However, the ice cream market is changing. As the public has become both more health conscious and more interested in food sourcing and quality, ice cream manufacturers have had to re-evaluate their production and marketing strategies. For some, this has meant moving toward more natural ingredients, devoid of the artificial colors and flavors many major ice cream producers have relied on for years. For others, it has opened the door to ice cream manufacturing for the first time, giving creameries the opportunity to enter the burgeoning premium ice cream market. In cities like Los Angeles and New York, people are lining up around the block to sample novel flavors like sticky rice and mango or labneh with pistachio and candied orange offered by artisanal shops3.

 

But despite the introduction of virtually limitless new and novel flavors, the most popular ice cream variety remains vanilla. According to the International Ice Cream Association, vanilla ice cream is preferred by 29% of consumers, with chocolate coming in second place at a mere 8.9%4. With the transformations occurring within the world of ice cream, however, vanilla can no longer simply be, well, vanilla. Rising consumer demand for high quality products is forcing both long-time players and newcomers to raise the bar and perfect their vanilla ice creams. With the stakes higher than ever, spectrophotometric color measurement is now becoming an increasingly critical part of the manufacturing process.

 

vanilla
The color of vanilla ice cream is affected by a range of process variables, including whether real vanilla or synthetic vanillin is used in the manufacturing process. Image Source: Flickr user Joy

 

Why the Color of Vanilla Ice Cream Matters

 

Color is a vital aspect of any food; research has confirmed again and again that what we see deeply affects how we experience foods and can make or break a particular food product. This may be particularly true of food “basics”, like vanilla ice cream. Consumers have specific expectations of what vanilla ice cream looks like and while there may be a range of acceptable colors, a product that falls outside of that range can turn off customers simply due to appearance.

 

Part of this is logical; the color of vanilla ice cream reflects its ingredients and we may reasonably expect a yellowish creamy variety to taste different than a pale white vanilla ice cream. The color of ice cream flavored using natural vanilla is typically different than that flavored using vanillin, for example. The other part, however, is sentimental. “Ice cream is about sense memory,” says Michael Palmer, owner of McConnell’s Fine Ice Creams, a Santa Monica-based creamery with a number of popular Los Angeles-area outposts5. “Everybody has a story, a memory about ice cream.” Part of that sense memory is aesthetic; you want vanilla ice cream to look a certain way because you remember it looking that way in the past, regardless of whether appearance is directly correlated to the flavor. Because, ultimately, it is not just the taste, but the experience of ice cream consumers are seeking. And that experience begins with sight.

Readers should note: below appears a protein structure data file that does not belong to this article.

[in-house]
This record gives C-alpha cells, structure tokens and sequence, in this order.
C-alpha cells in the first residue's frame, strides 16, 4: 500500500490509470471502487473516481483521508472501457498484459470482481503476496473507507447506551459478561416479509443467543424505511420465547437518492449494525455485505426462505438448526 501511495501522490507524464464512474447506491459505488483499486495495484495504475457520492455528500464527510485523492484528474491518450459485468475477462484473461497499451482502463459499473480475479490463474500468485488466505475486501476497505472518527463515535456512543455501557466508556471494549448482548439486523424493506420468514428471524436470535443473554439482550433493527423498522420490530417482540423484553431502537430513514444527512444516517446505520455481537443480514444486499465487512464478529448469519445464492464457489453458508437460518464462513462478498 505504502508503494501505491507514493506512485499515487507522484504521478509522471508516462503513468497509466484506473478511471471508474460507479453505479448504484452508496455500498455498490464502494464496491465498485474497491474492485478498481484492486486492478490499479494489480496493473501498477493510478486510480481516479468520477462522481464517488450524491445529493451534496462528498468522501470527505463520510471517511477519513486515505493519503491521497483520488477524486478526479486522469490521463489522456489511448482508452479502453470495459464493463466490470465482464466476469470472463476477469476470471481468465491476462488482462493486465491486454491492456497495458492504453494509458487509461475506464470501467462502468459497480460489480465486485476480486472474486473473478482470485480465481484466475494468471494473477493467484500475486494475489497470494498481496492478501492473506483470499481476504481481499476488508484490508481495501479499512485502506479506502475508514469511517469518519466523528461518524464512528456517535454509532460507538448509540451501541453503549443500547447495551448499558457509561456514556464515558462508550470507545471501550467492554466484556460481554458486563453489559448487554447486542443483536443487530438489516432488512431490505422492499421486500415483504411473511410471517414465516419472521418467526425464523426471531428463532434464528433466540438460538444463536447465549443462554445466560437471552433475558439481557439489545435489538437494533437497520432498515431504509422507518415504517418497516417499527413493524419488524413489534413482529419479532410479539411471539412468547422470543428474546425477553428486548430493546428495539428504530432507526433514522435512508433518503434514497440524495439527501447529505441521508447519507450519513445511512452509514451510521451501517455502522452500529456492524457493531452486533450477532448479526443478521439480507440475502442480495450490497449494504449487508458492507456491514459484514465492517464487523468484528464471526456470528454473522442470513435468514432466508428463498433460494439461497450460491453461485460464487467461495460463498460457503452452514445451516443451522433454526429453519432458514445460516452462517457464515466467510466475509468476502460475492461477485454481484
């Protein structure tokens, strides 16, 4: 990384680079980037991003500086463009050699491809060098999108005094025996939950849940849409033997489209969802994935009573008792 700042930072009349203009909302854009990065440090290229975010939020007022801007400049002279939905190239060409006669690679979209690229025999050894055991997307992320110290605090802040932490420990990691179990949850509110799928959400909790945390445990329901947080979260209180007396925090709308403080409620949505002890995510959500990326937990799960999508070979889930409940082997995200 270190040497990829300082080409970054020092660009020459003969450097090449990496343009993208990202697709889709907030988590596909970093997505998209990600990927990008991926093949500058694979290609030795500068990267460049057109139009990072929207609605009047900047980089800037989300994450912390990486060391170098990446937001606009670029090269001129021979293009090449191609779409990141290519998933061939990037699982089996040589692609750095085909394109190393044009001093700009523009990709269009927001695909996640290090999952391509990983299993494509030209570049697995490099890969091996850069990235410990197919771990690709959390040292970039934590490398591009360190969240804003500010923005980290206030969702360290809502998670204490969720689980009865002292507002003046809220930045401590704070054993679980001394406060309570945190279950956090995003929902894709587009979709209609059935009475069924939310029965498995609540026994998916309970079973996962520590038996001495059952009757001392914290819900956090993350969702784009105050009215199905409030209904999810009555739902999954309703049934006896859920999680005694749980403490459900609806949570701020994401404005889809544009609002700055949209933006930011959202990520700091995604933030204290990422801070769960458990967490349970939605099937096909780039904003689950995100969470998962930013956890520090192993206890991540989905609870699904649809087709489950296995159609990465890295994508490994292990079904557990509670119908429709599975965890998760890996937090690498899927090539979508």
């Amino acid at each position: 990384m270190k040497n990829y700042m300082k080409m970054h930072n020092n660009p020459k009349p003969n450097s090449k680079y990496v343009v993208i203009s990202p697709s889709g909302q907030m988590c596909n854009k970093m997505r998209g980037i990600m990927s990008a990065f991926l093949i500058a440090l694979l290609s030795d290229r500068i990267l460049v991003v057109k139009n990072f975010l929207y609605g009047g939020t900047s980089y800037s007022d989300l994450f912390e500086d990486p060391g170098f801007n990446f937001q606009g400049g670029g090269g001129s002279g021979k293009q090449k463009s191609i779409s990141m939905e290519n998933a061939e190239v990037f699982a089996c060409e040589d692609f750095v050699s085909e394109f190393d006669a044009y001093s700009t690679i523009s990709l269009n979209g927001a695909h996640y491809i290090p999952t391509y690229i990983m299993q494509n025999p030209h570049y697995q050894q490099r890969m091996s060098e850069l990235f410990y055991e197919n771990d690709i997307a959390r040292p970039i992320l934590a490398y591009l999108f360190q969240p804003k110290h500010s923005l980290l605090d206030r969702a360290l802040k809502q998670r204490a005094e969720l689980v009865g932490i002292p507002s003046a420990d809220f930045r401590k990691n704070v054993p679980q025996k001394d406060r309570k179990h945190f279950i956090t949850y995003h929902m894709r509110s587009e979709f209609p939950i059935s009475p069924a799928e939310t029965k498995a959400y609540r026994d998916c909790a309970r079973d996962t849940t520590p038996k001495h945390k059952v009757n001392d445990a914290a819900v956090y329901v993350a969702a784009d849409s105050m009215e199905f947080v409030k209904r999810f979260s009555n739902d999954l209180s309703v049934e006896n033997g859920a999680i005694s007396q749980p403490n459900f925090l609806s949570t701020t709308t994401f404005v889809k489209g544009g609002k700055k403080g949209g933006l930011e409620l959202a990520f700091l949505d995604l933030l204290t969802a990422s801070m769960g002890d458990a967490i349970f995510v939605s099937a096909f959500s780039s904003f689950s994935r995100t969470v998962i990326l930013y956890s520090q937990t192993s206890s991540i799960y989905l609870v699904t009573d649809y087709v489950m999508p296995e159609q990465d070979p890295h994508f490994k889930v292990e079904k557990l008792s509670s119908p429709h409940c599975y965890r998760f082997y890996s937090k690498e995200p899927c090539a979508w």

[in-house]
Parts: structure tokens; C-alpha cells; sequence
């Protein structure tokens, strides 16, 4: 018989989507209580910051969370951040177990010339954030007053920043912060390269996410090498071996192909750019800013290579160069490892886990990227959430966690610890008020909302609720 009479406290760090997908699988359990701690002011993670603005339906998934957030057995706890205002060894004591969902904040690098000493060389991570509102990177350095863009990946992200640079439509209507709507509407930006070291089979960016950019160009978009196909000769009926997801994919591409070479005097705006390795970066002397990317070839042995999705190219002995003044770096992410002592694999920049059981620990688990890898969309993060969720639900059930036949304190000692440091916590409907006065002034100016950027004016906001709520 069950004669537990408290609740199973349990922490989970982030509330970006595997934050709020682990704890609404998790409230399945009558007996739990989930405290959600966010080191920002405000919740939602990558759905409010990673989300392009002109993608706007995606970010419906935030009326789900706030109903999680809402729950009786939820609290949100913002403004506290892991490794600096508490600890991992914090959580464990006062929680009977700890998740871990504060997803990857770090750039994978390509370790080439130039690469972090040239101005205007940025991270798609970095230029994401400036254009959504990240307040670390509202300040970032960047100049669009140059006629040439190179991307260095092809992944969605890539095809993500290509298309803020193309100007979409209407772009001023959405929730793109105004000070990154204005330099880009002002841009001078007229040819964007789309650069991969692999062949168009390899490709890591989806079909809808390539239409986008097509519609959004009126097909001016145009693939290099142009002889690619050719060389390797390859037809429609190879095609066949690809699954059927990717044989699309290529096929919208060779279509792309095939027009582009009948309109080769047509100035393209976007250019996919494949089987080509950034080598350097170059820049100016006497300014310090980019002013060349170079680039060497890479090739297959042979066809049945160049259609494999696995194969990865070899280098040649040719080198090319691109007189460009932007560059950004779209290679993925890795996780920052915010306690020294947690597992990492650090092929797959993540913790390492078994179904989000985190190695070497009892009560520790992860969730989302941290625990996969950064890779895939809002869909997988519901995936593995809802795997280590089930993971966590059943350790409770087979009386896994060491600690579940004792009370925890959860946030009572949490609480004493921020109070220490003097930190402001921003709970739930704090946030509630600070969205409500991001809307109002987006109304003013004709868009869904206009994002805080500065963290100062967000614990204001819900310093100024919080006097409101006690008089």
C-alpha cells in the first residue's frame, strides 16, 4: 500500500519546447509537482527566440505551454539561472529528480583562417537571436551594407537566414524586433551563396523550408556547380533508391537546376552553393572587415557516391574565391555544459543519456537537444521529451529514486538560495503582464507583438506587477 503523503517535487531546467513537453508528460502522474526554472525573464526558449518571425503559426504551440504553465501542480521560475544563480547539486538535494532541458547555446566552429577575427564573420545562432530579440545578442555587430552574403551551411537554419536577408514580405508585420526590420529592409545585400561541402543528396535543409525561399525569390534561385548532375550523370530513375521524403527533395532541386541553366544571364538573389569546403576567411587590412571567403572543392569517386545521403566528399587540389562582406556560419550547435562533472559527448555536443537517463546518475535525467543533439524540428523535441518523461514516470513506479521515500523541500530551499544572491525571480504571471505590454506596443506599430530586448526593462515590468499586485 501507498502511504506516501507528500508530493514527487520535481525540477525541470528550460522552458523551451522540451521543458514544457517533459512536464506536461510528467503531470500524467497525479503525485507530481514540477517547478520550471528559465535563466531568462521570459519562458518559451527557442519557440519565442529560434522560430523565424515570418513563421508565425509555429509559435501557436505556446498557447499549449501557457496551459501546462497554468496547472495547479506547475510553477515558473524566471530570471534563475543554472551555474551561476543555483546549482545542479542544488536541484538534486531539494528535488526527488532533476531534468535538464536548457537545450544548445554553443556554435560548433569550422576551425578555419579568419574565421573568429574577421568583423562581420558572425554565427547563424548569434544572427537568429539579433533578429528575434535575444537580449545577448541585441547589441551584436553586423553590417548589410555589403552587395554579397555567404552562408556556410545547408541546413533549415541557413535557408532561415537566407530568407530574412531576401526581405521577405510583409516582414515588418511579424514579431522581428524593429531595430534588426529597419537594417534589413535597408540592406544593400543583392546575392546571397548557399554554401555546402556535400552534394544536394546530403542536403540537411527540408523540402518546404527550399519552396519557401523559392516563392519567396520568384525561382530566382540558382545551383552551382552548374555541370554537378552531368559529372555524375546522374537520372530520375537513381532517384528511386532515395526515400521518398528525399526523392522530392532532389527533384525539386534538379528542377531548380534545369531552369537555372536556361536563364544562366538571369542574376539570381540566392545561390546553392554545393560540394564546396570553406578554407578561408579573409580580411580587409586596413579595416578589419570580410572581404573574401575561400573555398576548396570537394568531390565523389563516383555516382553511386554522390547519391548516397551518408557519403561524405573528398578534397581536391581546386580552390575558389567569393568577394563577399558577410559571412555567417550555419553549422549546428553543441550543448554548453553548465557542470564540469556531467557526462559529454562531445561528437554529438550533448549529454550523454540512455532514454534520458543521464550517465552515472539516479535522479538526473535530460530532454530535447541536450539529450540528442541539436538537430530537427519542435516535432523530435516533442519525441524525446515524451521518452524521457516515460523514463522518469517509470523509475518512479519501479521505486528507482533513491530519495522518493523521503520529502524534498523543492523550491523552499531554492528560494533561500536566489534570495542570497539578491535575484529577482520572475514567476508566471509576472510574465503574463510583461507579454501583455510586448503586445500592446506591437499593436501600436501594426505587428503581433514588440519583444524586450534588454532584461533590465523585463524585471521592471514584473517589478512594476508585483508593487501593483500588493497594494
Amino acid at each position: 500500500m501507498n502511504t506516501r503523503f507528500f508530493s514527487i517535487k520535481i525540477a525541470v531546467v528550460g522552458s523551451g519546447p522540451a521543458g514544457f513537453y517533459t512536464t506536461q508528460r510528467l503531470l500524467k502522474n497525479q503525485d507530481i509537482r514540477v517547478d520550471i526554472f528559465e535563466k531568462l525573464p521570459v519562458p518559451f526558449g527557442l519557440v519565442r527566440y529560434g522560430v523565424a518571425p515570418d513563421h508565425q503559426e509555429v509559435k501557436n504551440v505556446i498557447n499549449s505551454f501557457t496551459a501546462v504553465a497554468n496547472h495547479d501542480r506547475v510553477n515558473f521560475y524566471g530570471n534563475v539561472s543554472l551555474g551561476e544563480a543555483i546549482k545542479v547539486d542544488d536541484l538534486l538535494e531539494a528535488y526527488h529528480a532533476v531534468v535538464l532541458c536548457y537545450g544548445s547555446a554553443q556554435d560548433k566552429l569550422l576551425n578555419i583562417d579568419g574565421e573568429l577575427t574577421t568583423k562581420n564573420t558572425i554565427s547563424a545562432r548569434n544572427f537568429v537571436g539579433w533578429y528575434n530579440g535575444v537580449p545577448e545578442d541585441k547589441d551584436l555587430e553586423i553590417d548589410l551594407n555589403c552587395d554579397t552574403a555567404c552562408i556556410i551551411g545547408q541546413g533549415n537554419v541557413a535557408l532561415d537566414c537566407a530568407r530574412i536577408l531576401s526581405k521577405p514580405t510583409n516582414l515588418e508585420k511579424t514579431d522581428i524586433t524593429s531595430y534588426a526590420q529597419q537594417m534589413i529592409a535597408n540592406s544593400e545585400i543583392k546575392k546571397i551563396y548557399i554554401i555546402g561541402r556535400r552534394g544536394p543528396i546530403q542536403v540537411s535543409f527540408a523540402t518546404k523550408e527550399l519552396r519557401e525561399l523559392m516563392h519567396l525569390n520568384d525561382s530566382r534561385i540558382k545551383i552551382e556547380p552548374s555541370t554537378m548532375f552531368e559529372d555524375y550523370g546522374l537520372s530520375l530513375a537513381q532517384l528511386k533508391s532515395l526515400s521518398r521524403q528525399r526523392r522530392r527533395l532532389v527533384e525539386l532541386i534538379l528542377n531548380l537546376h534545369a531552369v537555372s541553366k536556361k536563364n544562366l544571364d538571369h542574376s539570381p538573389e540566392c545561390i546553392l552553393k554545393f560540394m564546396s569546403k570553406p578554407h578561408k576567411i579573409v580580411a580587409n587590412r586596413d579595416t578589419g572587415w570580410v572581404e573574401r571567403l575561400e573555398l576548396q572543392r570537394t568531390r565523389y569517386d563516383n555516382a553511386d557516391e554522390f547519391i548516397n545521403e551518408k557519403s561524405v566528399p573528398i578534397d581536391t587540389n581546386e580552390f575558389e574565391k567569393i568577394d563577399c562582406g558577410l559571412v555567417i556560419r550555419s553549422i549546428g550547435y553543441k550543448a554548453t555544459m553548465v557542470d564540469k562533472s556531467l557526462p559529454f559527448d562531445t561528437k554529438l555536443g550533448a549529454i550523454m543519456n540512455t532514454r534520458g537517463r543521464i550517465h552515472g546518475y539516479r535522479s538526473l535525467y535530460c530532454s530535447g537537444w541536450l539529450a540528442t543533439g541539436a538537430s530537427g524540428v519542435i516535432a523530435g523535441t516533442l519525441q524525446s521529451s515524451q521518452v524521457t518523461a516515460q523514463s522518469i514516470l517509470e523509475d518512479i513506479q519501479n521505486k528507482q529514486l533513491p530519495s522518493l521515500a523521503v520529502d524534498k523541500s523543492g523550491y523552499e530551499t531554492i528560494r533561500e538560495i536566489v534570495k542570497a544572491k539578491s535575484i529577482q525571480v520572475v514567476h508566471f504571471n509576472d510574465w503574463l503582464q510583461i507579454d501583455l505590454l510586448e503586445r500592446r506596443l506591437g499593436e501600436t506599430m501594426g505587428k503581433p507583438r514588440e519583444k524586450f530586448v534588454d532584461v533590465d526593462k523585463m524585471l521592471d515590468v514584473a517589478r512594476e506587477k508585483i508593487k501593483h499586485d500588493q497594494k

Spectrophotometers are ideally suited to measure the color of vanilla ice cream to ensure the highest level of quality in every batch. Image Source: Pexels user Madeline Tallmann

 

Measuring the Color of Ice Cream

 

The ideal color of vanilla ice cream is subjective and will vary according to each manufacturer’s process and preferences. Creating and reproducing that color, however, requires objective analytical tools. This is particularly true when working with pale shades that can be particularly susceptible to the impact of ambient light and other environmental interferences. Additionally, the nature of ice cream itself presents unique challenges for accurately assessing color. As Rachael Stothard writes:

 

The physical characteristics of ice cream do make it hard to measure consistently; it would be detrimental to alter the production process to attempt to attain a sample of the frozen finished product and most measurements would be taken in a warm laboratory meaning the sample would be changing consistency as it melts. Therefore, when talking of measuring the color of ice cream, it is not the frozen matter being measured but rather the liquid substance that gives ice cream its desired color.6

 

Spectrophotometers are ideally suited to measure the color of ice cream via sophisticated optical geometries that allow you to accurately capture reflectance values over the visible spectrum.

 

Ice cream samples should preferably be poured or pipetted in circular, glass cups that fit flush against the sample area and allows the liquid “to be distributed evenly for measurements. Plastic cups may be used in environments with a high risk of breakage, although plastic’s susceptibility to scratching could compromise measurement accuracy. To enhance the reliability of results, each sample should either be covered by an opaque cover or backed by a white backing tile depending on your preference. One sample from a batch, however, is not enough. Rather, multiple measurements should be taken of each sample and multiple samples should be analyzed from each batch. Sample averaging will allow you to achieve the greatest insight into the color behavior of each batch, optimizing accuracy.